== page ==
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Tuesday, December 21, 2004

Foundation Hospitals

I am rather tardy in this post, since the news is now about a week, if not further out of date. Anyway, DM Andy has an interesting post on Foundation Hospitals - one of the most contentious issues of this Parliament. My own post was originally about Foundation Hospitals, but I went off on a tangent and it has turned into some thoughts more generally on the NHS. Typically I've gotten into mixing analogies half-way through. I apologise in advance for the length.

Anyway, as I understand the whole business Foundation Trusts are meant to be freer from governmental controls in matters financial, the theory being they will be more effective at managing their own affairs. In principle at least I've been in favour of the idea - the idea that generally some bureaucrat in Whitehall knows better than people in, say, Somerset how to deal with the area's health-related problems doesn't hold up for me. In practice I'm warier, at least partly because I don't believe there is the goodwill from the Treasury to allow them to work (admittedly I'm biased against Gordon Brown, but I do think he is the worst offender in that regard). Word of Fondation Trusts complaining about government red-tape do not reassure me in that regard (Andy links to a couple of Guardian pieces).

However, I think in some respects the substance of Andy's post goes to a deeper problem that I think is at the heart of the NHS - that of money, or more accurately that of there not being enough money. Now, I've only been working in the NHS for a little over a year, but I know of a few examples where Peter has been robbed to pay Paul. It is a problem that is largely ignored because the moralities of the business are, quite literally, mortal. The fact is that the British people have been consistently lied to, and led to expect a service for relatively.

You see, the health service is "free" - sometimes politicians qualify this by saying "free at the point of need". Prescription charges demonstrate the lie of the qualification of most people's experiences of going to the doctor, and the tax-bill should explode the myth of the first. Yet for all its unfree nature the NHS is essentially poor - it is expected to do everything, but the public (and politicians) doesn't give it enough dough to make the loaf.

There are two standard responses to this, either increase the amount of dough or try to make it stretch further. Gordon Brown has been piling more dough into the system for the past few years, but the fact is the NHS is inefficient. Throwing more money at the problem is just like throwing water aimlessly at a house-fire - sure enough will get the job done, but hardly efficiently, and if you don't have enough water...

So then comes along the second response - try to make the dough you have stretch further, to make it more efficient. Foundation Hospitals are one of doing this, PFIs (Private Finance Initiatives) are another. There is a new-fangled IT system they hope to bring in to do the same - though with this government's abysmal record on computer systems I'm not keeping my hopes up.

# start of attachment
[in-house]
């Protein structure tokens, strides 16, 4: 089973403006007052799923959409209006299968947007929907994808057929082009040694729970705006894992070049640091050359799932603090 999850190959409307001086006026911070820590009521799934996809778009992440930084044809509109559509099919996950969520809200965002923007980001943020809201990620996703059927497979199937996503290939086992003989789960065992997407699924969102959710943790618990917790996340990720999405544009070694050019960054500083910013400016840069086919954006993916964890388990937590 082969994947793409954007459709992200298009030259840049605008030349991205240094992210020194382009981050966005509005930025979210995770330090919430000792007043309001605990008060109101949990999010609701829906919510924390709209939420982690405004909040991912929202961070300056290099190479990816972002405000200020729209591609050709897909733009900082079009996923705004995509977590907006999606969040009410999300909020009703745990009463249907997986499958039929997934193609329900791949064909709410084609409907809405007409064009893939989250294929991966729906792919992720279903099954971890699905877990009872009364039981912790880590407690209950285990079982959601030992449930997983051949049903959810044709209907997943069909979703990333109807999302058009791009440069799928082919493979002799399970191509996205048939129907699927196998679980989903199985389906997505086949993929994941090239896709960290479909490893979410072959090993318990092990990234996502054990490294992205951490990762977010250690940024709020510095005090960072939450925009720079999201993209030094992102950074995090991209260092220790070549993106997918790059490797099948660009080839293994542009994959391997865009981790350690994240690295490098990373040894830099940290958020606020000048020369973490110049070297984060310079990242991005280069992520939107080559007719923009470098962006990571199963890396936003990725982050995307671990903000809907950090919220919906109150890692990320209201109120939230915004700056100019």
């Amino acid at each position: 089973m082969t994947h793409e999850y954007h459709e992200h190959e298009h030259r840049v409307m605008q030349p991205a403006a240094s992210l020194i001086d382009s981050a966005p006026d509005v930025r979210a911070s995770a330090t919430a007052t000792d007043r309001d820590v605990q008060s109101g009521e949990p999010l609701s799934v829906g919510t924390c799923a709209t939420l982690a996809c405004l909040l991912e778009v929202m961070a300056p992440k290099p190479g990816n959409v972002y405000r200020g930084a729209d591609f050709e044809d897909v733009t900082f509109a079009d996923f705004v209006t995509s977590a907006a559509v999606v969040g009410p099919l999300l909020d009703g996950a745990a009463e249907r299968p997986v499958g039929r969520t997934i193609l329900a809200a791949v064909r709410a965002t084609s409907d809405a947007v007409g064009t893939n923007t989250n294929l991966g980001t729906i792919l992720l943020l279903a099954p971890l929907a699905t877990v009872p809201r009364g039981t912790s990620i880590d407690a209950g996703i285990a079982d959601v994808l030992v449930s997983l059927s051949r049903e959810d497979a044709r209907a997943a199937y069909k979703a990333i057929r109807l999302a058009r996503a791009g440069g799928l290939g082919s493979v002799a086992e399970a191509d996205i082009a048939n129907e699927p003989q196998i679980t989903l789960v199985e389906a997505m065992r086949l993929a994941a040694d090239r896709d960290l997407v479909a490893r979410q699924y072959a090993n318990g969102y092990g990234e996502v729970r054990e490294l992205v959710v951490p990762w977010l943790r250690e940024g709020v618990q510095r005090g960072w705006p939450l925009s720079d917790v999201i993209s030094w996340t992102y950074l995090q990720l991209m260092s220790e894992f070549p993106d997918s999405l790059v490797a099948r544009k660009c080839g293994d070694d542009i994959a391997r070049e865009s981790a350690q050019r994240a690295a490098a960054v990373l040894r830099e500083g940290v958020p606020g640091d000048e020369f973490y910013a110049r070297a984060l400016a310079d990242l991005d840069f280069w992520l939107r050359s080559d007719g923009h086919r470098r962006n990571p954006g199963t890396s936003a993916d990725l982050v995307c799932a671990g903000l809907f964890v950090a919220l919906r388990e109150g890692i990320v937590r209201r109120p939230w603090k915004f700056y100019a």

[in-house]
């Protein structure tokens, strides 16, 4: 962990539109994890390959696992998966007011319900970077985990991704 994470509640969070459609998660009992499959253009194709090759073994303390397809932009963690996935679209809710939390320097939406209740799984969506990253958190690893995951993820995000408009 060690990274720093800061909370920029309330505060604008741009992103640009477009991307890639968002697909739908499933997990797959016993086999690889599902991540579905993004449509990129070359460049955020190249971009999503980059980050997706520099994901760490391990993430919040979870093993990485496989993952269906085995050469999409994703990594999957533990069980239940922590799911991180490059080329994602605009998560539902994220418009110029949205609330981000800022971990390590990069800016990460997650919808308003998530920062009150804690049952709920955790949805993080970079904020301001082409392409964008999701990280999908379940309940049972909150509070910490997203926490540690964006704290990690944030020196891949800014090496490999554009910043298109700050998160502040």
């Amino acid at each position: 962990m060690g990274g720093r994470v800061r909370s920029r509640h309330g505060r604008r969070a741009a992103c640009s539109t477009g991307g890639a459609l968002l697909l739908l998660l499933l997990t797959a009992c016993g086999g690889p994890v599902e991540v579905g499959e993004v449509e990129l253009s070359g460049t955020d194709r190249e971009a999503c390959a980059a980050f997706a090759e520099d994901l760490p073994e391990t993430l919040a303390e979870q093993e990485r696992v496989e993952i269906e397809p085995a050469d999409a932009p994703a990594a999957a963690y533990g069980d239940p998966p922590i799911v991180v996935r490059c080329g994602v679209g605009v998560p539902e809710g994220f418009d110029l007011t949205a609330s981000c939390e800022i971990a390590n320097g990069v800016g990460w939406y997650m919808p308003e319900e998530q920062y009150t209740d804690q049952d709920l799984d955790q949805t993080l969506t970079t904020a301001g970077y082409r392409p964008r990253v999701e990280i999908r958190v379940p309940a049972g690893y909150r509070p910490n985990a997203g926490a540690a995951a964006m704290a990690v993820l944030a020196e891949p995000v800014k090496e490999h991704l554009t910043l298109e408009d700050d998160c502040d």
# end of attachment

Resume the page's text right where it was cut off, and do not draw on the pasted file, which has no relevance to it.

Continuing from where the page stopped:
I personally think, to go back to the burning building analogy, that sometimes you have to wonder whether it is wiser to let the building burn down and then rebuild something better than went before. I simply don't believe the NHS is sustainable in the medium to long term (by which I mean 20-100 years). Far better I think that we need to try and address this now, rather than cling to decaying corpse like the fallen kings of Numenor. Or, to use a medically related analogy, if you are lucky enough to have an early diagnosis of a well-defined local tumour it is simply madness to wait for it to metastasise all over the place.

But I admit, on the issue of the NHS I'm long on rhetoric and personal grievance, but short of answers. In general I think I support some sort of national insurance system, which people can mostly opt-out of. In wilder moods I will happily advocate tearing the whole system down completely (along with a reverse "decimation" Whitehall - which means the person who draws the short straw would keep his job). We all have flights of fancy, but even my slightly more realistic views are way out of the currently possible. But, as a left-leaning friend of mine pointed out to me a few months ago that in 1970 nobody suspected that the new Education Secretary would have such a profound impact on British society, or that she would so dramatically shift the political boundaries. Her name, of course, was Margaret Thatcher (to cover both sides of the aisle I wonder how many people in 1900, when the Labour Party won 2 seats in Parliament, that they would be the government just 23 years later).

In the so-called Orange Book a group of important Lib Dems published there was apparnetly one essay seriously arguing the case of such radical reforms. Of course the suggestion was quickly batted away - Charles Kennedy was not about to commit electoral suicide after all - but at least perhaps a true debate about the health service might be, just beginning, to take place.

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